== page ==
But wait–here is the “Rest of the Story…”

I got a Second Opinion on my pickup truck.  Seems I attended a Sunday Brunch in Atlanta following the Family History Expo, where the owner of Five Points Auto Sales of Decatur GA was also present. As I recounted the dramatic death of my truck for the whole group, he came quietly forward and said, “Would you allow me to look at your truck?”

Second Opinions are always a good idea in my world. So I told him that would be wonderful.  And he agreed to pick it up and take it to his shop for his mechanics to diagnose first thing Monday morning.

Would you believe? I had an electrical system that had died, not an engine! So they replaced the catalytic converter, the spark plugs, the wiring, the Rotar, and other elements and valves–put in new headlights, and washed the car.

Still 450,000 miles.  Still the same engine my GMC Sierra had in 1999.  And it runs with a purrrrrr!  So I start home tomorrow.  In my own truck that now looks almost new.

In the meantime, my gracious hostess–who invited me to stay with her while the repairs were made–allowed me to spend the days reading the books in her personal genealogy library.  Each title carefully selected to enable her to trace her southern ancestors:

Ancestors from Virginia, North and South Carolina, Georgia, Alabama, Mississippi, and Texas.  Many titles on the Civil War and the American Revolution.  Some titles on slavery and Native American ancestry.  She gave me her duplicate books and a stack of photocopies.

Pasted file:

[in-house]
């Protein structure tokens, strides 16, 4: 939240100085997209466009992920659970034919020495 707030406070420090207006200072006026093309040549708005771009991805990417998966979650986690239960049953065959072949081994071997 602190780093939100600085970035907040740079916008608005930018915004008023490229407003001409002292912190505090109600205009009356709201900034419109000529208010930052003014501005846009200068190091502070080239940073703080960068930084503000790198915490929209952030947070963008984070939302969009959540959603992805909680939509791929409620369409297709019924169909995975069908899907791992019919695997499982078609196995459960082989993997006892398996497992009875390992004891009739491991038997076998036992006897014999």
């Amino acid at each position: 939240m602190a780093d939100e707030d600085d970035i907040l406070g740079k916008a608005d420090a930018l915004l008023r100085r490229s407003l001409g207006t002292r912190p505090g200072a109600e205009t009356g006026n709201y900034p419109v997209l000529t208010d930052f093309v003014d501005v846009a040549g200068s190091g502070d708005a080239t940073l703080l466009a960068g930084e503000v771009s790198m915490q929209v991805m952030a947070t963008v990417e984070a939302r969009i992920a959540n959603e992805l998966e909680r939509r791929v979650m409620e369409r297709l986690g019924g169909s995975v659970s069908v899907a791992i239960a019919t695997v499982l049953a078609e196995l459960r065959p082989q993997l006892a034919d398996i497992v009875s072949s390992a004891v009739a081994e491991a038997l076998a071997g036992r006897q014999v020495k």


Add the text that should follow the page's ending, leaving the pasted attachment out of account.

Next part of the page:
We compared her pedigree with those I am currently tracing in the South and discovered one surname that matched exactly.  So I could continue my research on that ancestor with little interruption.  And two others are collateral surnames or names that I have previously searched.  When I get home, I will examine my files for information that can help move her research along.

Where possible, I will pause on the way home to complete searches for ancestors that were part of my original trip plan.  For those in the path of Superstorm Sandy, I will await another chance to do field research there–New Jersey, Delaware, Maryland, Rhode Island.  And those in North Carolina and Virginia I will also reschedule.

You see, I am one of the few professional genealogists who still does field research. When I have a particularly difficult genealogy research case, and I cannot solve it at the Family History Library in Salt Lake City, I take that case on the road.  We visit libraries and archives where the hard-to-find ancestor lived.  We walk the cemeteries and drive the lanes and alleys in that neighborhood. We talk to the local people about the research problem.  And we often make breakthroughs that would not happen any other way.

Searches at the Family History Library can fill in gaps and allow me to become better prepared for field research–sort 0f like a Second Opinion for ancestors.  As I discovered in this incredible private library, deep searching can almost always discover new and startling evidence that was easily glossed over the first or second time through the volume.

Going home with me is a full box of evidence for families on my field research list.  And some very warm and wonderful memories of new friends.  And my old friend–my GMC Sierra running with new purpose.   Your favorite genealogist, Arlene Eakle   http://arleneeakle.com

PS  I’ll share some of my findings and the books I read over the next few blogs.  Stay tuned.

PPS Thanksgiving Dinner is just the place to share new genealogy findings on your common ancestors.  And to ask for help or assistance in discovering more.  Family members often have latent and hidden interests in ancestors.  Share what you know and ask for what you don’t yet have.  Break your losing streak!



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